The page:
A fragrant, slightly bitter herb used extensively for flavouring meats, soups, omelettes and cheese dishes.
Sacred to the ancient Romans, sage is a fragrant, slightly bitter herb used extensively for flavouring meats, soups, omelettes and cheese dishes. Another member of the mint family, Sage has greyish coloured leaves that are used either fresh or dried. Flowers shade from blue to purplish-blue in colour. Plants can grow to 60 cm (2') tall and can spread out at least as wide. Mature plants often become woody so prune out some of the older wood to stimulate new, tastier growth. In mild climates, Sage is a perennial evergreen shrub. Hardy to Zone 5 with winter protection.
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How To Grow
100 seeds/gram Sow seed directly outdoors in a sunny site with average soil in mid to late May. In zones 6 and up, sow again in mid-August through to mid-September. In spring, seed can also be started indoors in a soil-less mix 6-8 weeks before last frost date. Keep temperature at 21 C (70 F) for the 14-21 day germination period, then grow on at a slightly cooler temperature before hardening off and transplanting outside after the danger of frost has passed. Sow seed 6 mm (1/4") deep and 2 cm (3/4") apart then thin the sprouts to 60-90 cm (24-36") apart in the garden.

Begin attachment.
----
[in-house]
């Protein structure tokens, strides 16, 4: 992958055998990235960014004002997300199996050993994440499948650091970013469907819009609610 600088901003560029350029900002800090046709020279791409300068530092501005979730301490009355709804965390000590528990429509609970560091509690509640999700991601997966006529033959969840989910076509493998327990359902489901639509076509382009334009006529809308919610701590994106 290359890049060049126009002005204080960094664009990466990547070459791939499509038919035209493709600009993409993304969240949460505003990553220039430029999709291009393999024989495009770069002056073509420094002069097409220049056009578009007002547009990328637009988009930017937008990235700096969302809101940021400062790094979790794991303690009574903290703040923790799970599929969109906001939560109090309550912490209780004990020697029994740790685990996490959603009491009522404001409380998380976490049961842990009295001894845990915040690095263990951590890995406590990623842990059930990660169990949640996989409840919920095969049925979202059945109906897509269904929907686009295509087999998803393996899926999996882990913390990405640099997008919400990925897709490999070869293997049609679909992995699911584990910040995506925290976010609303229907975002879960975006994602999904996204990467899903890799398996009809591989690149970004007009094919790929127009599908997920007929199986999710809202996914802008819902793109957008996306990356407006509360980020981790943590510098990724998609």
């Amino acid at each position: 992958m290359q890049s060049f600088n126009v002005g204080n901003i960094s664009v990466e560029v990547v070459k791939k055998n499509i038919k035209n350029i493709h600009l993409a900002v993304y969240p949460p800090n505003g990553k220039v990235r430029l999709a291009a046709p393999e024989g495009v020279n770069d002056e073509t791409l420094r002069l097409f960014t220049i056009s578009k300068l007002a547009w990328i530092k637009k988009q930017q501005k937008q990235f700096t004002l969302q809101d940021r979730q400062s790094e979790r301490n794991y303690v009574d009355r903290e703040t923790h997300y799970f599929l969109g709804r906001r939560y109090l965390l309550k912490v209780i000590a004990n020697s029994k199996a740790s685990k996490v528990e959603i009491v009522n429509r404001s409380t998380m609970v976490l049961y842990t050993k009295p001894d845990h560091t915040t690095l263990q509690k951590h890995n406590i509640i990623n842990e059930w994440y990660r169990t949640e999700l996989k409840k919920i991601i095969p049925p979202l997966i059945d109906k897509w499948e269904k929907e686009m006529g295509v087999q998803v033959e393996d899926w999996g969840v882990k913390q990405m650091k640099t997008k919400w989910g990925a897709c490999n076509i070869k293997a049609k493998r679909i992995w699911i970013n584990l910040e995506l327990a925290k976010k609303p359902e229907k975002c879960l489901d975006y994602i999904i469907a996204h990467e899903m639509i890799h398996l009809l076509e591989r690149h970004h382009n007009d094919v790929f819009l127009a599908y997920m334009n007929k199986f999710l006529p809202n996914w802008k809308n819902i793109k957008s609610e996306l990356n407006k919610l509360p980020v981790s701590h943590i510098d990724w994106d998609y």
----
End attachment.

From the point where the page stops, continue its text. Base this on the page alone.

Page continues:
Blooming Season Begins
Tender Perennial Requiring Special Protection for Overwintering
Start Indoors or Sow Direct in Spring or Late Summer
Days to Emergence
14 to 21
Medium %2850 to 70 cm%29%2820%22 to 28%22%29
Days to Harvest
Degree of Difficulty
Flavouring in meat, poultry, omelets and cheese dishes.